Cities with “cheap” housing aren’t cheap if wages are relatively low.
“Harbour City,” according to the famed urbanist, was to be “the most important advance in city planning” of the 20th century.
Earlier this month, President Obama held up the city as model for bringing solar power to low-income families. He might have spoken a bit too soon.
The city’s devastating affordability crisis has an unlikely villain—its famed progressive politics.
The city is already facing a massive affordability crisis. To grow smart, its leaders must radically change their philosophies—now.
A striking new map shows how districts’ property-tax funding system enforces divides between rich and poor.
One unit’s roof serves as another unit's garden.
A stressful but critical step in the journey for many Syrians and Iraqis on their way north through Europe.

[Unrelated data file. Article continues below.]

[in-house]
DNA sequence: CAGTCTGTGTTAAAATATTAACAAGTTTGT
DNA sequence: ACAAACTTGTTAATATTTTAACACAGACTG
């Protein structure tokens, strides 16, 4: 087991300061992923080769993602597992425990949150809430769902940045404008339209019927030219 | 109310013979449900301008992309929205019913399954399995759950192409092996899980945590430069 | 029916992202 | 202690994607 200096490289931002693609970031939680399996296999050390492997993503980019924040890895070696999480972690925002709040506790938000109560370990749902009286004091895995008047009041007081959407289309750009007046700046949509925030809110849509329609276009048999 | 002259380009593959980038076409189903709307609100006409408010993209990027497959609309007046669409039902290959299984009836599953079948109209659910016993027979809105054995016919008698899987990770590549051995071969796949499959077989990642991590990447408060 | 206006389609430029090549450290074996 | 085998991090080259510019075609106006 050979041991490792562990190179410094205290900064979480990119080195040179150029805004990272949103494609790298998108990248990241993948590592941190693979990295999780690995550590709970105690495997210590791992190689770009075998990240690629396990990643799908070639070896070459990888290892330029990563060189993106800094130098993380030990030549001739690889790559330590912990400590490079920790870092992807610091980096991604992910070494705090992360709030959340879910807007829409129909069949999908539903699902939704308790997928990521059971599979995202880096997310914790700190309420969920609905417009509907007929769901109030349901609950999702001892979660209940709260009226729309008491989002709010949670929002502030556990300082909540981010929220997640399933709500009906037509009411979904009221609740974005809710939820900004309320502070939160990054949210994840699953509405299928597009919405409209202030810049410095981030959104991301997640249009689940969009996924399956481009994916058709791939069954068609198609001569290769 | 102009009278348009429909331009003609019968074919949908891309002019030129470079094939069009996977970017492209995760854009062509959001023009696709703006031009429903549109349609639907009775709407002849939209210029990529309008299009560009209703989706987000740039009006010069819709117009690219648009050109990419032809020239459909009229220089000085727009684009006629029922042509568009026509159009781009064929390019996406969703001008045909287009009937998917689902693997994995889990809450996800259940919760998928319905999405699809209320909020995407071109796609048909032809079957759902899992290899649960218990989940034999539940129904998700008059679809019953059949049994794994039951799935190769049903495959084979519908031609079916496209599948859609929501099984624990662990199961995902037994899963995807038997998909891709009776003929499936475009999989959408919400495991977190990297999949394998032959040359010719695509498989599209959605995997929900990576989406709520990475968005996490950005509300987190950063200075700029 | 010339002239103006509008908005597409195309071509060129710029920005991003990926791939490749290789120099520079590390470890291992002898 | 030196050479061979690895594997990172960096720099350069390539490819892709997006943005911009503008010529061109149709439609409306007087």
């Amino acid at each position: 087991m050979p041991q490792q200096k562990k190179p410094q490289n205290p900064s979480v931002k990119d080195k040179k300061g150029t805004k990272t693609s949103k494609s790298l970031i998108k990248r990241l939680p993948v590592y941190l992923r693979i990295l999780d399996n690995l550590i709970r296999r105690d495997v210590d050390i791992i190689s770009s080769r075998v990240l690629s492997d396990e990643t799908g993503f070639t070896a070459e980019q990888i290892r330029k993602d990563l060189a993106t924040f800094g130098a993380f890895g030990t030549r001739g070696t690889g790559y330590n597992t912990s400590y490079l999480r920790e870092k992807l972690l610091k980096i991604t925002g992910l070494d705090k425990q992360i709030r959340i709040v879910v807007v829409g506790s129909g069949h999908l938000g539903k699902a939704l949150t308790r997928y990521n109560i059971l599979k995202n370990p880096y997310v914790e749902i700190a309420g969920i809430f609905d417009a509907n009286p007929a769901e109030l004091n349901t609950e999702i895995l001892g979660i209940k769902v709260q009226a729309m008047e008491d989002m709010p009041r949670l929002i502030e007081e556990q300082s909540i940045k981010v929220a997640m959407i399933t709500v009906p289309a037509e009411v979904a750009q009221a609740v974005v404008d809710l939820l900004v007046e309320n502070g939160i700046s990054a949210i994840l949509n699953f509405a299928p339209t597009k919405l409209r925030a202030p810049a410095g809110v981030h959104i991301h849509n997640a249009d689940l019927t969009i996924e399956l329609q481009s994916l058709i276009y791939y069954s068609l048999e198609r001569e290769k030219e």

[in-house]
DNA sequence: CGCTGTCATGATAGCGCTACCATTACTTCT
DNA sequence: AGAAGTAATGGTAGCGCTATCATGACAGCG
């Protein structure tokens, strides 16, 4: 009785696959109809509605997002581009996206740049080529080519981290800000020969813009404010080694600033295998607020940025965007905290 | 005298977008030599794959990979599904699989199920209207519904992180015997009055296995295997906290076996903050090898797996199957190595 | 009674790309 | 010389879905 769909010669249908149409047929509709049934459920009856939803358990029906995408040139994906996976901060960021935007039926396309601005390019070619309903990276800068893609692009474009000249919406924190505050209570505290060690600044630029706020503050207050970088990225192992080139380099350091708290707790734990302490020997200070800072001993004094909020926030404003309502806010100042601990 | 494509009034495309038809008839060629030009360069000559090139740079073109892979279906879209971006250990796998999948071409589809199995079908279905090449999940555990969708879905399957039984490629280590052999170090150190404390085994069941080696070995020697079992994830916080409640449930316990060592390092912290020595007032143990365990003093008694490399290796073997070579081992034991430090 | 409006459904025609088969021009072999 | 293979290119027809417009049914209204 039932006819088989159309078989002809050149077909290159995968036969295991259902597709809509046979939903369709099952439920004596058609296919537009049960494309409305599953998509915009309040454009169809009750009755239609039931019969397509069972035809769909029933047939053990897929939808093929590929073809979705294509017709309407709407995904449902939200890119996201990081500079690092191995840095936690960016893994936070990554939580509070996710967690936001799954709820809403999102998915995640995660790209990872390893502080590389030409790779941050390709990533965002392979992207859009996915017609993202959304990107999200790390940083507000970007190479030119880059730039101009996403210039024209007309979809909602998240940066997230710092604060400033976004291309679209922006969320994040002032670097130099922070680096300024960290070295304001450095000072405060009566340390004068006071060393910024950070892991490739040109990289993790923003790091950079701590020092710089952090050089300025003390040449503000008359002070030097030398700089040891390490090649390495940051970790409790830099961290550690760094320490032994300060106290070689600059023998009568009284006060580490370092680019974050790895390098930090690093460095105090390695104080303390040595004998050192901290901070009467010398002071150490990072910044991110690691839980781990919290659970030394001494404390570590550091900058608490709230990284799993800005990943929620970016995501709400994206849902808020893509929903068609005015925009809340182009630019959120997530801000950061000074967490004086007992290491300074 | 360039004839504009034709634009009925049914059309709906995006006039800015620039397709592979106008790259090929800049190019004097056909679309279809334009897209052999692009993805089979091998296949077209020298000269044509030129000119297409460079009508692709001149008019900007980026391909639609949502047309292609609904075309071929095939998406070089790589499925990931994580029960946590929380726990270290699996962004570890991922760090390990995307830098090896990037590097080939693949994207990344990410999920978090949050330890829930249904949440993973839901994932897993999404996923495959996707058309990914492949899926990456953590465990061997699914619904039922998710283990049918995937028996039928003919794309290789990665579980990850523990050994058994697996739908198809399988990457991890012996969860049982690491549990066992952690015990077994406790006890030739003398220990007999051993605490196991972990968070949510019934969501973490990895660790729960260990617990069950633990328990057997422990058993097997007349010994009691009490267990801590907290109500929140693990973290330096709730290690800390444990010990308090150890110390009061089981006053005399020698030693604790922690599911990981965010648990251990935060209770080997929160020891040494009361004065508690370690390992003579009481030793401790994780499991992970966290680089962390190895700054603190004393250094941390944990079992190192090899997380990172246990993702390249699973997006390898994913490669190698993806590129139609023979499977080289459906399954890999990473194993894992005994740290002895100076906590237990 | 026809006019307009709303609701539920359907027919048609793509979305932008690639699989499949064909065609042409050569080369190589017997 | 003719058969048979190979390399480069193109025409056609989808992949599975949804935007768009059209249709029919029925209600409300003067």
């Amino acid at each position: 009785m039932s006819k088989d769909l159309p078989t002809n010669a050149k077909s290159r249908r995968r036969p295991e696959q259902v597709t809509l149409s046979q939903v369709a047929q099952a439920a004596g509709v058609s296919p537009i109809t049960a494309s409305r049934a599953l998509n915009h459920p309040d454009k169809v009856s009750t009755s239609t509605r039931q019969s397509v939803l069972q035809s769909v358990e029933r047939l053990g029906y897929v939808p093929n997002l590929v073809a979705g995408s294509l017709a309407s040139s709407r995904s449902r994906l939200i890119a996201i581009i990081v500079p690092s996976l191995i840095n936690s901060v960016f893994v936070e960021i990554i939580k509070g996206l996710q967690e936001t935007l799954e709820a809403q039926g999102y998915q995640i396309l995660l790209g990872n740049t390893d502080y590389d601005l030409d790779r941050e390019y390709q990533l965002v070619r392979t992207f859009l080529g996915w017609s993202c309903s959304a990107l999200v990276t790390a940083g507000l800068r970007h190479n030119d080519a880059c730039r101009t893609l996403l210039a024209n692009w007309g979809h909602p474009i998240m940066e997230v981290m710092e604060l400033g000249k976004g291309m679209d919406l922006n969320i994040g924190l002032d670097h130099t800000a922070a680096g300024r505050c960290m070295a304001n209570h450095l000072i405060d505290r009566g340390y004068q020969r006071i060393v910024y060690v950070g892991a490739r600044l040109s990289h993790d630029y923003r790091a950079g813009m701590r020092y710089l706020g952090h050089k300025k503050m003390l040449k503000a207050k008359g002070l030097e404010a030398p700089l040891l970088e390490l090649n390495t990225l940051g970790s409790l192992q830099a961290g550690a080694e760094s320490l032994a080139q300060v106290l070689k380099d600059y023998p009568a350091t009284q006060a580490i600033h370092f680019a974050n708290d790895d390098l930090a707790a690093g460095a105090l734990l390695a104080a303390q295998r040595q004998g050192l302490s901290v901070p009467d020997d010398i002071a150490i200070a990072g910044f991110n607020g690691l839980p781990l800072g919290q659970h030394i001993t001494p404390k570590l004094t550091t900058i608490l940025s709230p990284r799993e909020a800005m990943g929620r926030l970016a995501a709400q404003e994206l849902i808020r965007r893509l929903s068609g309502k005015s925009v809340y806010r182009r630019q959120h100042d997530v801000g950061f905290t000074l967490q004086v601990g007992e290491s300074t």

Refusing to build new housing won’t save the Mission. It’s a strategy that has already failed the city.
A roundup of the best stories on cities and urbanism we've come across in the last seven days.
The city, long divided into black and white neighborhoods, is asking affluent counties to pitch in.
The Indy Rezone plan gives breaks to buildings that provide bike, car-share, or bus access.
Some planners are calling for a shift away from rigid, conventional approaches toward more complex, flexible ones.
The zoning arguments and policies that will win over liberal white homeowners won’t mention race or class directly. But they will restrict the density that makes sense for affordable housing.
New York City’s privately run, publicly funded shelters leave the homeless in squalor.
Fifty years ago, the iconic corn-cob-shaped cement towers were a symbol of optimism for the city. Today, they are close to being designated historic landmarks.
Tough new ordinances seek to seize the property of homeless people across the city. And there's likely more to come.